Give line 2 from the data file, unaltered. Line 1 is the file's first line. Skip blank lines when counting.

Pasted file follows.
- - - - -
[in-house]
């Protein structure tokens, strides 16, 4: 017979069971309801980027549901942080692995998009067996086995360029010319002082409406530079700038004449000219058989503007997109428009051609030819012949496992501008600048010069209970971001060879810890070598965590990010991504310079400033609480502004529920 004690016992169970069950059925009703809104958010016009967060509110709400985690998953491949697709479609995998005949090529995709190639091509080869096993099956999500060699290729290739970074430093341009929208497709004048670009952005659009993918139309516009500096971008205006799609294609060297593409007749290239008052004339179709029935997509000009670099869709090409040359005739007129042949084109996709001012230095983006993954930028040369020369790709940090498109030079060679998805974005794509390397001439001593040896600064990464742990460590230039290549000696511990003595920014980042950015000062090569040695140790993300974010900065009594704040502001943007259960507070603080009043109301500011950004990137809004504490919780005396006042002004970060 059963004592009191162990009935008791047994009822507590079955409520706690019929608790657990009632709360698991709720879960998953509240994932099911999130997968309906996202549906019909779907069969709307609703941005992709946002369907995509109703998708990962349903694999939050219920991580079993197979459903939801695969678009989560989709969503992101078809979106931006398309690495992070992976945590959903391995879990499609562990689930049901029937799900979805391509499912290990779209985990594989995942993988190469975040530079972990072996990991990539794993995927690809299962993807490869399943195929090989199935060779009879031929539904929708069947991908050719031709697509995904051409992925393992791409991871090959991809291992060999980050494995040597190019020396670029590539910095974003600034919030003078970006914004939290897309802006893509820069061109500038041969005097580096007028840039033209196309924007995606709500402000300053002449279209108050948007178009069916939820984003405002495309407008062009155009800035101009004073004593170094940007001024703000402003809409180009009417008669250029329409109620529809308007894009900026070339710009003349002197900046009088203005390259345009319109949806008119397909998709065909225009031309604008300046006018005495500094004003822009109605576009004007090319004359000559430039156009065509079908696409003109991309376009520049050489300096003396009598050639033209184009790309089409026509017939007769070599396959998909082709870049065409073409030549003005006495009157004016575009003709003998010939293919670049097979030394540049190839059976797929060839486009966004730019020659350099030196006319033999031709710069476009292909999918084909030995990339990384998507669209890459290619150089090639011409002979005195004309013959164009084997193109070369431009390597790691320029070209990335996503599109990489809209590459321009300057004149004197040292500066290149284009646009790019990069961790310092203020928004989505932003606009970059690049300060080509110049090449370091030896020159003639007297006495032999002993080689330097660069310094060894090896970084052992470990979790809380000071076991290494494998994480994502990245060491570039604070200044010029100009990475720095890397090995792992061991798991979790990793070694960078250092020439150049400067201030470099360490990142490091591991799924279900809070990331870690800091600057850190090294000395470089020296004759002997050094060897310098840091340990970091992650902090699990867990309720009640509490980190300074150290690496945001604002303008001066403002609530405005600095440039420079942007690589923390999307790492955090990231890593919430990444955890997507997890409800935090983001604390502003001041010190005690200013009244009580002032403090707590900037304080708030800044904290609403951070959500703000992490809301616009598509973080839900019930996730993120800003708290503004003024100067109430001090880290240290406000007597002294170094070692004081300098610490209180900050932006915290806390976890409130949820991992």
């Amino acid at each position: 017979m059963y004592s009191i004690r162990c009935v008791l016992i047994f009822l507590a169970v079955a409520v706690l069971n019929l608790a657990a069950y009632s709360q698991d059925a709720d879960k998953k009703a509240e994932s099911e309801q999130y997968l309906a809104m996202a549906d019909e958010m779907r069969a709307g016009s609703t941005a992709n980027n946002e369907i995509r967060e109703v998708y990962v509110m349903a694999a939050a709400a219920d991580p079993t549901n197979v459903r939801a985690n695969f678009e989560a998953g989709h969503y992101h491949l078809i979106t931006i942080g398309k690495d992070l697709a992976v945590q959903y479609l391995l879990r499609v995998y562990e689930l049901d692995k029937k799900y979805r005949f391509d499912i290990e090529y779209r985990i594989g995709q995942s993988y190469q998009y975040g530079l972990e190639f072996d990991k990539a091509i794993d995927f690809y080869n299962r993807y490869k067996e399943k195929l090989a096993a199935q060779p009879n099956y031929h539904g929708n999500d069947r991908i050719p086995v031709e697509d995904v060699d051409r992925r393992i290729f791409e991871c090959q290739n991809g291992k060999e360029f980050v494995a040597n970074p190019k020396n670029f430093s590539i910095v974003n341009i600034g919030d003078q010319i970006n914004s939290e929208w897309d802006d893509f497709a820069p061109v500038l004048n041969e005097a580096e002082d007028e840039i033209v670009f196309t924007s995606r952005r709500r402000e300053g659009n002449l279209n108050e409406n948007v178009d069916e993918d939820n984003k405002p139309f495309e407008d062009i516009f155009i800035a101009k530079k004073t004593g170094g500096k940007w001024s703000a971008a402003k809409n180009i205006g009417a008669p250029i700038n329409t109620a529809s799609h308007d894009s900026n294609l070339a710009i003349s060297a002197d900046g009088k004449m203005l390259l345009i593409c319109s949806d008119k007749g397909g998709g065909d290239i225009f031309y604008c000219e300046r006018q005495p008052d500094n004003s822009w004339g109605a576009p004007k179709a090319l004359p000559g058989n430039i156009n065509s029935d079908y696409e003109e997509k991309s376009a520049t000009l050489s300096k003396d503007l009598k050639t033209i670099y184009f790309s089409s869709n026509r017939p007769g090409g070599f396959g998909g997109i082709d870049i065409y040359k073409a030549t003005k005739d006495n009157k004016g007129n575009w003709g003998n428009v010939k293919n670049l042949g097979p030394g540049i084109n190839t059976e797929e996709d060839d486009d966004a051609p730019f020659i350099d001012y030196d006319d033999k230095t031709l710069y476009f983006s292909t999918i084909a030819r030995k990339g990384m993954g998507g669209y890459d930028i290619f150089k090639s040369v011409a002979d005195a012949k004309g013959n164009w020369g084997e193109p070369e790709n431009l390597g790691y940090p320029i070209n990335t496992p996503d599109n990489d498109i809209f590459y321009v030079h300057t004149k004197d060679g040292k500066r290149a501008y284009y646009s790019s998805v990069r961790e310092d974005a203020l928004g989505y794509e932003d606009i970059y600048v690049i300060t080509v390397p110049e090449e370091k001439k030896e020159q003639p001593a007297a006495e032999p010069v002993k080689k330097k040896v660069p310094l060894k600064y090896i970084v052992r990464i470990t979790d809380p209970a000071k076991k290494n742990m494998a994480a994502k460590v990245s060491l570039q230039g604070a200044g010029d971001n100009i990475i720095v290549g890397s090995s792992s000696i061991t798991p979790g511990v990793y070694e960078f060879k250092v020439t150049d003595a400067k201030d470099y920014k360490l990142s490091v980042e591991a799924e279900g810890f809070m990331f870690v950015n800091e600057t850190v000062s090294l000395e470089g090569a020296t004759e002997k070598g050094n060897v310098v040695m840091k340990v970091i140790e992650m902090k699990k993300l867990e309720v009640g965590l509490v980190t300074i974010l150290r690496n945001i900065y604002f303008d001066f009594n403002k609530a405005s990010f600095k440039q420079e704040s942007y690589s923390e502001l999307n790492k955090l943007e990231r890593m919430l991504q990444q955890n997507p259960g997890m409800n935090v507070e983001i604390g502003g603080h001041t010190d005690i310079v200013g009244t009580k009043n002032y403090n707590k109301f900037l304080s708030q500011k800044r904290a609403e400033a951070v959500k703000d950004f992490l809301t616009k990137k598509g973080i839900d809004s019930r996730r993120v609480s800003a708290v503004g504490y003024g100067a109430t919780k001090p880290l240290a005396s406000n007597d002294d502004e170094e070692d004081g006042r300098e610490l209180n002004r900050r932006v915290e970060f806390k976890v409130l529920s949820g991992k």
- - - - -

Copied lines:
């Protein structure tokens, strides 16, 4: 017979069971309801980027549901942080692995998009067996086995360029010319002082409406530079700038004449000219058989503007997109428009051609030819012949496992501008600048010069209970971001060879810890070598965590990010991504310079400033609480502004529920 004690016992169970069950059925009703809104958010016009967060509110709400985690998953491949697709479609995998005949090529995709190639091509080869096993099956999500060699290729290739970074430093341009929208497709004048670009952005659009993918139309516009500096971008205006799609294609060297593409007749290239008052004339179709029935997509000009670099869709090409040359005739007129042949084109996709001012230095983006993954930028040369020369790709940090498109030079060679998805974005794509390397001439001593040896600064990464742990460590230039290549000696511990003595920014980042950015000062090569040695140790993300974010900065009594704040502001943007259960507070603080009043109301500011950004990137809004504490919780005396006042002004970060 059963004592009191162990009935008791047994009822507590079955409520706690019929608790657990009632709360698991709720879960998953509240994932099911999130997968309906996202549906019909779907069969709307609703941005992709946002369907995509109703998708990962349903694999939050219920991580079993197979459903939801695969678009989560989709969503992101078809979106931006398309690495992070992976945590959903391995879990499609562990689930049901029937799900979805391509499912290990779209985990594989995942993988190469975040530079972990072996990991990539794993995927690809299962993807490869399943195929090989199935060779009879031929539904929708069947991908050719031709697509995904051409992925393992791409991871090959991809291992060999980050494995040597190019020396670029590539910095974003600034919030003078970006914004939290897309802006893509820069061109500038041969005097580096007028840039033209196309924007995606709500402000300053002449279209108050948007178009069916939820984003405002495309407008062009155009800035101009004073004593170094940007001024703000402003809409180009009417008669250029329409109620529809308007894009900026070339710009003349002197900046009088203005390259345009319109949806008119397909998709065909225009031309604008300046006018005495500094004003822009109605576009004007090319004359000559430039156009065509079908696409003109991309376009520049050489300096003396009598050639033209184009790309089409026509017939007769070599396959998909082709870049065409073409030549003005006495009157004016575009003709003998010939293919670049097979030394540049190839059976797929060839486009966004730019020659350099030196006319033999031709710069476009292909999918084909030995990339990384998507669209890459290619150089090639011409002979005195004309013959164009084997193109070369431009390597790691320029070209990335996503599109990489809209590459321009300057004149004197040292500066290149284009646009790019990069961790310092203020928004989505932003606009970059690049300060080509110049090449370091030896020159003639007297006495032999002993080689330097660069310094060894090896970084052992470990979790809380000071076991290494494998994480994502990245060491570039604070200044010029100009990475720095890397090995792992061991798991979790990793070694960078250092020439150049400067201030470099360490990142490091591991799924279900809070990331870690800091600057850190090294000395470089020296004759002997050094060897310098840091340990970091992650902090699990867990309720009640509490980190300074150290690496945001604002303008001066403002609530405005600095440039420079942007690589923390999307790492955090990231890593919430990444955890997507997890409800935090983001604390502003001041010190005690200013009244009580002032403090707590900037304080708030800044904290609403951070959500703000992490809301616009598509973080839900019930996730993120800003708290503004003024100067109430001090880290240290406000007597002294170094070692004081300098610490209180900050932006915290806390976890409130949820991992």